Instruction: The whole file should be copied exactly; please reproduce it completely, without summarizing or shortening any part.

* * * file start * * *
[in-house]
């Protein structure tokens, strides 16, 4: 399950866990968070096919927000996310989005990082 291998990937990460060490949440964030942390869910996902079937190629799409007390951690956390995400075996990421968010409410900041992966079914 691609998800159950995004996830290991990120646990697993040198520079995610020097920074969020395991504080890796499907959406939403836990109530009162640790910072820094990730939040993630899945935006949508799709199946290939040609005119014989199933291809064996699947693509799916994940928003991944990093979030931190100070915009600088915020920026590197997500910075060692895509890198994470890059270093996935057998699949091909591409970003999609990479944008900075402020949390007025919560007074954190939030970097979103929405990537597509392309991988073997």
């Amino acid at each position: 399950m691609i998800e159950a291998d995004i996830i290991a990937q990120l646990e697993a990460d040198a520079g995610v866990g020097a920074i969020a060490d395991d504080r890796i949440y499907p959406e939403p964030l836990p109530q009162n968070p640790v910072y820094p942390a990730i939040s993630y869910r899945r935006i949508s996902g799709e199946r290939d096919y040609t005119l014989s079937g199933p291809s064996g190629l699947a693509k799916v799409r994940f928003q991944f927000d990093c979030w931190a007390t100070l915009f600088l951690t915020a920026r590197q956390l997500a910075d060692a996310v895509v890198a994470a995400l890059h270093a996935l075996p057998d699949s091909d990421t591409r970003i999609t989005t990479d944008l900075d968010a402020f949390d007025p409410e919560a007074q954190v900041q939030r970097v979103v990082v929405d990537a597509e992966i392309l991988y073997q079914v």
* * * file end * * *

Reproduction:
[in-house]
């Protein structure tokens, strides 16, 4: 399950866990968070096919927000996310989005990082 291998990937990460060490949440964030942390869910996902079937190629799409007390951690956390995400075996990421968010409410900041992966079914 691609998800159950995004996830290991990120646990697993040198520079995610020097920074969020395991504080890796499907959406939403836990109530009162640790910072820094990730939040993630899945935006949508799709199946290939040609005119014989199933291809064996699947693509799916994940928003991944990093979030931190100070915009600088915020920026590197997500910075060692895509890198994470890059270093996935057998699949091909591409970003999609990479944008900075402020949390007025919560007074954190939030970097979103929405990537597509392309991988073997």
């Amino acid at each position: 399950m691609i998800e159950a291998d995004i996830i290991a990937q990120l646990e697993a990460d040198a520079g995610v866990g020097a920074i969020a060490d395991d504080r890796i949440y499907p959406e939403p964030l836990p109530q009162n968070p640790v910072y820094p942390a990730i939040s993630y869910r899945r935006i949508s996902g799709e199946r290939d096919y040609t005119l014989s079937g199933p291809s064996g190629l699947a693509k799916v799409r994940f928003q991944f927000d990093c979030w931190a007390t100070l915009f600088l951690t915020a920026r590197q956390l997500a910075d060692a996310v895509v890198a994470a995400l890059h270093a996935l075996p057998d699949s091909d990421t591409r970003i999609t989005t990479d944008l900075d968010a402020f949390d007025p409410e919560a007074q954190v900041q939030r970097v979103v990082v929405d990537a597509e992966i392309l991988y073997q079914v």